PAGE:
But even with Pujols hitting for power again, we’re still talking about a first baseman headed into his late-30s with a .320 OBP. This is as one dimensional as value gets, and teams aren’t going to just ignore the fact that he’s another power decline away from being a pretty average player. Victor Martinez and Nelson Cruz look like instructive comparisons in the most recent free agent market, and they pulled in between $17 million and $15 million per year for four years repsectively. You could point out that Pujols has more defensive value than either — and a very good health track record — so maybe he tops both, and pushes up towards $20 million per year over that same term.
But the problem is that he’s under control for six more years, not just four, and it’s hard to see many teams wanting to pay the freight for all six years. Even in the best case scenario, I can’t see anyone taking more than $90 million, which would leave the Angels with $70 million remaining. Given their status as contenders and their lack of a supporting cast around the game’s best player, there’s no reason for the Angels to make a move like this, so Pujols will very likely be around unless the Angels enter some kind of rebuilding process. His resurgence has definitely increased his value, but he’s worth more to the Angels as a player than a trade chip.
#4: Shin-Soo Choo, OF, Texas
Controlled Through: 2020
Guaranteed Dollars: $102 million
2016 ZIPS WAR: +1.7
Five year ZIPS WAR: +4.7
Estimated Market Value: $25 million
Dead Money: $77 million
Few free agent contracts have gone wrong as quickly as Choo’s deal with Texas. Coming off a year where he posted a 151 wRC+ and +5.5 WAR, Choo has now posted the two worst seasons of his career, putting up a 97 wRC+ since joining the Rangers. For a guy with no defensive value, league average offense makes him a replacement level player; Choo is only worth playing if he hits, which he now hasn’t done for a couple of years.
This contract was always going to end poorly, given that the Rangers were buying Choo’s 31-37 seasons, but they were hoping to get enough value in the first few years to justify the long-term cost. Now, though, Choo is an underpowered 33 year old who doesn’t make enough contact to offset his flaws, and his problems with left-handers make him a part-time player at best. Realistically, he’s not much better than a guy like David DeJesus or David Murphy at this point, and the going rate for these kinds of players has been $5-$6 million per year on a two year deal.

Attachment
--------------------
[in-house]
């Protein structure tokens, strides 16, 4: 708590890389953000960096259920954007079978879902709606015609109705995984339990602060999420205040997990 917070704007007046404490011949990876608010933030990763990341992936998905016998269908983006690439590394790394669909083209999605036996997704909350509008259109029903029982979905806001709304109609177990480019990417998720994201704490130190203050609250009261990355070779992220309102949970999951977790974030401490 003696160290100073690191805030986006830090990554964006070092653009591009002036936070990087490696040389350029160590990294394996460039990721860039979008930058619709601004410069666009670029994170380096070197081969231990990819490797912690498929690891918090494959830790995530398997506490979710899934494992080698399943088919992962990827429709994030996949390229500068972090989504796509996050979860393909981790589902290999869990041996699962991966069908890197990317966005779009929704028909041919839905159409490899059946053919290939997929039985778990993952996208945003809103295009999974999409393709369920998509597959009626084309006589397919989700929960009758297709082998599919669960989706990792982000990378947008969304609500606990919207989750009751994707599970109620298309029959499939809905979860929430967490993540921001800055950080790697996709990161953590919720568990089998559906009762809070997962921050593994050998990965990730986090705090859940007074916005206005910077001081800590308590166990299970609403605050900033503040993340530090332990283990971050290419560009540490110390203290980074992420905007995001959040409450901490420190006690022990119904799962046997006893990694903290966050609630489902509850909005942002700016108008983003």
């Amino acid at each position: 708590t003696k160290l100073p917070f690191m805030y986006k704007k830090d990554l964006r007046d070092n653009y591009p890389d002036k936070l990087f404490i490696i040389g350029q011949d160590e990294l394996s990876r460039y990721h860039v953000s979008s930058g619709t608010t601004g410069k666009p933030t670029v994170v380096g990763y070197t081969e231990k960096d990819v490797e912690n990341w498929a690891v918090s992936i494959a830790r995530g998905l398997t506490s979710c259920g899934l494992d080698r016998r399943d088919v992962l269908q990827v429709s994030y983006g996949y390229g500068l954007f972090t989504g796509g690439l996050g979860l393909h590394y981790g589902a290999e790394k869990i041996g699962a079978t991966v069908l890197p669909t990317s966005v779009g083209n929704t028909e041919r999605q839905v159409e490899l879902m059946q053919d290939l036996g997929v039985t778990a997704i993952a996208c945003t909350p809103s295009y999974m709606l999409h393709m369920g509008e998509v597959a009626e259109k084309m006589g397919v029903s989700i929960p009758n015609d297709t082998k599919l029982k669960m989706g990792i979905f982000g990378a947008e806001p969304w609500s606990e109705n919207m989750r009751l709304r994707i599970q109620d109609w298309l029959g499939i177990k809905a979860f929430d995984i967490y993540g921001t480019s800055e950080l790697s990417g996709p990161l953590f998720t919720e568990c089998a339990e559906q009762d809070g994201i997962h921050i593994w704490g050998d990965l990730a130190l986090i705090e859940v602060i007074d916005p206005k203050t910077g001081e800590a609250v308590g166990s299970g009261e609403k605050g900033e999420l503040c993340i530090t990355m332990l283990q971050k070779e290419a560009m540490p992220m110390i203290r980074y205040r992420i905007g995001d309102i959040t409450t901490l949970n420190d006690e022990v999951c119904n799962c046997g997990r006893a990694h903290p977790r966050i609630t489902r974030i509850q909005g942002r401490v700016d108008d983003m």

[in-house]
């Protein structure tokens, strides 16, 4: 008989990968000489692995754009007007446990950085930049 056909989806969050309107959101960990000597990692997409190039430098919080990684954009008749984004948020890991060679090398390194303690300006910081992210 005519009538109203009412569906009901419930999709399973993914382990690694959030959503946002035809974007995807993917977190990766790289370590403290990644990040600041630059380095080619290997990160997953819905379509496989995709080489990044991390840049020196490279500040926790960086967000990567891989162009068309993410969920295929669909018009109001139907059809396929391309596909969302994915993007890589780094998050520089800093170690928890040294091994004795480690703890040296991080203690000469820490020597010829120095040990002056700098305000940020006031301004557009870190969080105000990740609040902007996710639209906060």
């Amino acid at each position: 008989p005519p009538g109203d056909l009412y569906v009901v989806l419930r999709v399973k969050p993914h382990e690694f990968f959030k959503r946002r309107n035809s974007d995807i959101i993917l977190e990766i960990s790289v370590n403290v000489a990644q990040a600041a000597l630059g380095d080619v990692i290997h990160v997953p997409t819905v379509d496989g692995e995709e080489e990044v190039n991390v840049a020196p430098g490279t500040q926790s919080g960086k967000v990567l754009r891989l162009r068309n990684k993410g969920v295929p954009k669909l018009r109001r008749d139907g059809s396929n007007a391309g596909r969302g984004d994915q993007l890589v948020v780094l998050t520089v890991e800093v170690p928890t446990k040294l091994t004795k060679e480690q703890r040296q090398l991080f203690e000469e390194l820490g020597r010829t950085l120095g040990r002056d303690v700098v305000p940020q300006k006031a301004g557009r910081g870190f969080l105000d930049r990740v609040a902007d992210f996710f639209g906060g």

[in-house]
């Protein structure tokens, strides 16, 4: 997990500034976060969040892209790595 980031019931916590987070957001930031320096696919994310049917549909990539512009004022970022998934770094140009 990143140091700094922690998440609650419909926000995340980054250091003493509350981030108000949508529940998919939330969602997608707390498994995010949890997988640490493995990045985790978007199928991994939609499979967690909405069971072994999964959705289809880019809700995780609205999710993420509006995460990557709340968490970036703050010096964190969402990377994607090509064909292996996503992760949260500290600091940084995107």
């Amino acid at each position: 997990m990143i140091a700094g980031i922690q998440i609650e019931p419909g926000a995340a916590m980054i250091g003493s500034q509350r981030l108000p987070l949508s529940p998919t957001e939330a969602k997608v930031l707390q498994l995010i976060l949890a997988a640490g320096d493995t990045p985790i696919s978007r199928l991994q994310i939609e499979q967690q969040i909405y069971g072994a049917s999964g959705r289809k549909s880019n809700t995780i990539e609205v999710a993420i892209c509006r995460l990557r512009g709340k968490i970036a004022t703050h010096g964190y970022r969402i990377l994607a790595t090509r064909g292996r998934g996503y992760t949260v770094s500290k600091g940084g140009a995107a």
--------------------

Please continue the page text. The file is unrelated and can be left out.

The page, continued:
Maybe we bump that up to $7 or $8 million due to inflation and Choo’s superior past performance record, but teams aren’t signing up to pay much for more than a few years, given his age. I’d estimate that you could maybe get someone to take $25 million over three years, but that would still leave the Rangers responsible for $77 million over the remainder of the contract. And amazingly enough, Choo isn’t even their least tradable asset.
#3: Justin Verlander, SP, Detroit
Controlled Through: 2019
Guaranteed Dollars: $112 million
2016 ZIPS WAR: +2.1
Five year ZIPS WAR: +7.3
Estimated Market Value: $30 million
Dead Money: $82 million
A few years ago, Justin Verlander was the best pitcher in baseball, but the decline from his peak has been swift and sudden. These days, Verlander looks like a back-end starter at best, and it probably won’t be too long before the Tigers start having serious considerations about trying to revive his career as a reliever. With his diminished stuff and inability to get strikeouts via the high fastball, Verlander doesn’t profile as anything more than a role player for the remainder of his contract.
But unfortunately for the Tigers, he’ll be getting paid like he’s still one of the game’s premier players. At $28 million per year for the next four years, a team would realistically expect something like +15 WAR from a free agent signing for a comparable amount; the Tigers will be lucky to get more half of that from Verlander. For the Tigers to get someone else to take the rest of this contract, I’d estimate that they’d have to pay him down to $7 or $8 million per year given the four years left on his contract.
Deals like the Justin Masterson contract show that teams will still take flyers on broken former aces, and the potential for Verlander to move to the bullpen would create a little bit of a market for him, but the Tigers would likely have to pick 75% of the salary in order to get another team to bite.